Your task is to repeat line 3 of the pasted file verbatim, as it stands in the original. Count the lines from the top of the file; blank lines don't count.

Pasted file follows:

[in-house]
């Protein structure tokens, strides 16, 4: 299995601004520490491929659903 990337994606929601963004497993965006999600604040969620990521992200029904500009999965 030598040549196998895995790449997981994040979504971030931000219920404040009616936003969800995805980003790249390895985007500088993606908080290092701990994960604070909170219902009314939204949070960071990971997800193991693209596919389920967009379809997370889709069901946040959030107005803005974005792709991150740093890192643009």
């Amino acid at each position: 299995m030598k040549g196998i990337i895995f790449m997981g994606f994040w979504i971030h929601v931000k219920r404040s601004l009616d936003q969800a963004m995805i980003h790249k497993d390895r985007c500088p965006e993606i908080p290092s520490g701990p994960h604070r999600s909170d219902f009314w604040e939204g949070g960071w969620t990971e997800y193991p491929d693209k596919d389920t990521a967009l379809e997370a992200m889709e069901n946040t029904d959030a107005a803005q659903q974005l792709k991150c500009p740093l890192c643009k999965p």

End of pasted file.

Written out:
């Amino acid at each position: 299995m030598k040549g196998i990337i895995f790449m997981g994606f994040w979504i971030h929601v931000k219920r404040s601004l009616d936003q969800a963004m995805i980003h790249k497993d390895r985007c500088p965006e993606i908080p290092s520490g701990p994960h604070r999600s909170d219902f009314w604040e939204g949070g960071w969620t990971e997800y193991p491929d693209k596919d389920t990521a967009l379809e997370a992200m889709e069901n946040t029904d959030a107005a803005q659903q974005l792709k991150c500009p740093l890192c643009k999965p």